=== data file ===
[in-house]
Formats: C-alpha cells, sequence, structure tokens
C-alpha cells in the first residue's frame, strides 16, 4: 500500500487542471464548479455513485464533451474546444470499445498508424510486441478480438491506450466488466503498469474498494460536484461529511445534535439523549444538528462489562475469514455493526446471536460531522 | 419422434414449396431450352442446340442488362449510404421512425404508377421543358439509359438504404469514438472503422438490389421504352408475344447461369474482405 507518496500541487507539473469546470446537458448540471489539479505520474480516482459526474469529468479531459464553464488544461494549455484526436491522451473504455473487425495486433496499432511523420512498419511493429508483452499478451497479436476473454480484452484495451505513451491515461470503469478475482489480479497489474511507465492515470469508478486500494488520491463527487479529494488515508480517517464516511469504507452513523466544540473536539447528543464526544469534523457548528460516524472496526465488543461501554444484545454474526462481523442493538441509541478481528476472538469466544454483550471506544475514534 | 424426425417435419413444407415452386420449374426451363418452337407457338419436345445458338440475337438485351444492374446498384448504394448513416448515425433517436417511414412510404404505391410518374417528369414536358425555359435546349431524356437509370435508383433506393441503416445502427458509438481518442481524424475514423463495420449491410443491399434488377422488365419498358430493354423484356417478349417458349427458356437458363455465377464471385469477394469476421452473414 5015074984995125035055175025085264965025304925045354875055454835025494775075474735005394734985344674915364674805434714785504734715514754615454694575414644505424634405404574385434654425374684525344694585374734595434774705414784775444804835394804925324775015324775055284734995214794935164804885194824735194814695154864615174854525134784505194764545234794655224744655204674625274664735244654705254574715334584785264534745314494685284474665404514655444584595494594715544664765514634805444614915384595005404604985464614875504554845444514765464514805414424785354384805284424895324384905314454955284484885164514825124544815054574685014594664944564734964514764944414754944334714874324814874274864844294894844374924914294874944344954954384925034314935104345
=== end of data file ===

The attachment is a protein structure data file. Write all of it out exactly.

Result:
[in-house]
Formats: C-alpha cells, sequence, structure tokens
C-alpha cells in the first residue's frame, strides 16, 4: 500500500487542471464548479455513485464533451474546444470499445498508424510486441478480438491506450466488466503498469474498494460536484461529511445534535439523549444538528462489562475469514455493526446471536460531522 | 419422434414449396431450352442446340442488362449510404421512425404508377421543358439509359438504404469514438472503422438490389421504352408475344447461369474482405 507518496500541487507539473469546470446537458448540471489539479505520474480516482459526474469529468479531459464553464488544461494549455484526436491522451473504455473487425495486433496499432511523420512498419511493429508483452499478451497479436476473454480484452484495451505513451491515461470503469478475482489480479497489474511507465492515470469508478486500494488520491463527487479529494488515508480517517464516511469504507452513523466544540473536539447528543464526544469534523457548528460516524472496526465488543461501554444484545454474526462481523442493538441509541478481528476472538469466544454483550471506544475514534 | 424426425417435419413444407415452386420449374426451363418452337407457338419436345445458338440475337438485351444492374446498384448504394448513416448515425433517436417511414412510404404505391410518374417528369414536358425555359435546349431524356437509370435508383433506393441503416445502427458509438481518442481524424475514423463495420449491410443491399434488377422488365419498358430493354423484356417478349417458349427458356437458363455465377464471385469477394469476421452473414 5015074984995125035055175025085264965025304925045354875055454835025494775075474735005394734985344674915364674805434714785504734715514754615454694575414644505424634405404574385434654425374684525344694585374734595434774705414784775444804835394804925324775015324775055284734995214794935164804885194824735194814695154864615174854525134784505194764545234794655224744655204674625274664735244654705254574715334584785264534745314494685284474665404514655444584595494594715544664765514634805444614915384595005404604985464614875504554845444514765464514805414424785354384805284424895324384905314454955284484885164514825124544815054574685014594664944564734964514764944414754944334714874324814874274864844294894844374924914294874944344954954384925034314935104345